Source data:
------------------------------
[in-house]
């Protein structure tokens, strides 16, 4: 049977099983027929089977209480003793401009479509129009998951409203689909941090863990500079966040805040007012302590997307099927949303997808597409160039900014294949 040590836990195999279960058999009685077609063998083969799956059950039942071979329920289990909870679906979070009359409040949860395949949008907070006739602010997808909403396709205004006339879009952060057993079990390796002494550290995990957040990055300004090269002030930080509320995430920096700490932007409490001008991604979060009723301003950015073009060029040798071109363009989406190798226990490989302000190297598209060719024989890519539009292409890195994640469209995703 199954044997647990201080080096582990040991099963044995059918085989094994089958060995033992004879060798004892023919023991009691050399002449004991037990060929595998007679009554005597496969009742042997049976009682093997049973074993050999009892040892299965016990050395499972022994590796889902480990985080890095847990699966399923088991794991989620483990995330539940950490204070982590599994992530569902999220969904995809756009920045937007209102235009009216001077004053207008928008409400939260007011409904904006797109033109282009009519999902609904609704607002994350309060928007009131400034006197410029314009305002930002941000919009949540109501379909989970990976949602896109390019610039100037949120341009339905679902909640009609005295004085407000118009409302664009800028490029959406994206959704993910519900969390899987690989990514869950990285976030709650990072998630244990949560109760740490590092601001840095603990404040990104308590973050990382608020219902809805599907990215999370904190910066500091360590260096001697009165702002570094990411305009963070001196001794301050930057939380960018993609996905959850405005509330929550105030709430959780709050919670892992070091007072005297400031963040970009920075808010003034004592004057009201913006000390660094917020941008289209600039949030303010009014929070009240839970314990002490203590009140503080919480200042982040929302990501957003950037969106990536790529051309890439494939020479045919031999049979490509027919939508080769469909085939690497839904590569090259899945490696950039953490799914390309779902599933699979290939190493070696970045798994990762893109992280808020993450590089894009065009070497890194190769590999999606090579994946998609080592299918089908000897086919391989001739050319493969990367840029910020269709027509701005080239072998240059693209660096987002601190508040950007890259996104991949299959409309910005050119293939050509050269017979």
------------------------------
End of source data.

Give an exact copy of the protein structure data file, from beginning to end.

[in-house]
């Protein structure tokens, strides 16, 4: 049977099983027929089977209480003793401009479509129009998951409203689909941090863990500079966040805040007012302590997307099927949303997808597409160039900014294949 040590836990195999279960058999009685077609063998083969799956059950039942071979329920289990909870679906979070009359409040949860395949949008907070006739602010997808909403396709205004006339879009952060057993079990390796002494550290995990957040990055300004090269002030930080509320995430920096700490932007409490001008991604979060009723301003950015073009060029040798071109363009989406190798226990490989302000190297598209060719024989890519539009292409890195994640469209995703 199954044997647990201080080096582990040991099963044995059918085989094994089958060995033992004879060798004892023919023991009691050399002449004991037990060929595998007679009554005597496969009742042997049976009682093997049973074993050999009892040892299965016990050395499972022994590796889902480990985080890095847990699966399923088991794991989620483990995330539940950490204070982590599994992530569902999220969904995809756009920045937007209102235009009216001077004053207008928008409400939260007011409904904006797109033109282009009519999902609904609704607002994350309060928007009131400034006197410029314009305002930002941000919009949540109501379909989970990976949602896109390019610039100037949120341009339905679902909640009609005295004085407000118009409302664009800028490029959406994206959704993910519900969390899987690989990514869950990285976030709650990072998630244990949560109760740490590092601001840095603990404040990104308590973050990382608020219902809805599907990215999370904190910066500091360590260096001697009165702002570094990411305009963070001196001794301050930057939380960018993609996905959850405005509330929550105030709430959780709050919670892992070091007072005297400031963040970009920075808010003034004592004057009201913006000390660094917020941008289209600039949030303010009014929070009240839970314990002490203590009140503080919480200042982040929302990501957003950037969106990536790529051309890439494939020479045919031999049979490509027919939508080769469909085939690497839904590569090259899945490696950039953490799914390309779902599933699979290939190493070696970045798994990762893109992280808020993450590089894009065009070497890194190769590999999606090579994946998609080592299918089908000897086919391989001739050319493969990367840029910020269709027509701005080239072998240059693209660096987002601190508040950007890259996104991949299959409309910005050119293939050509050269017979």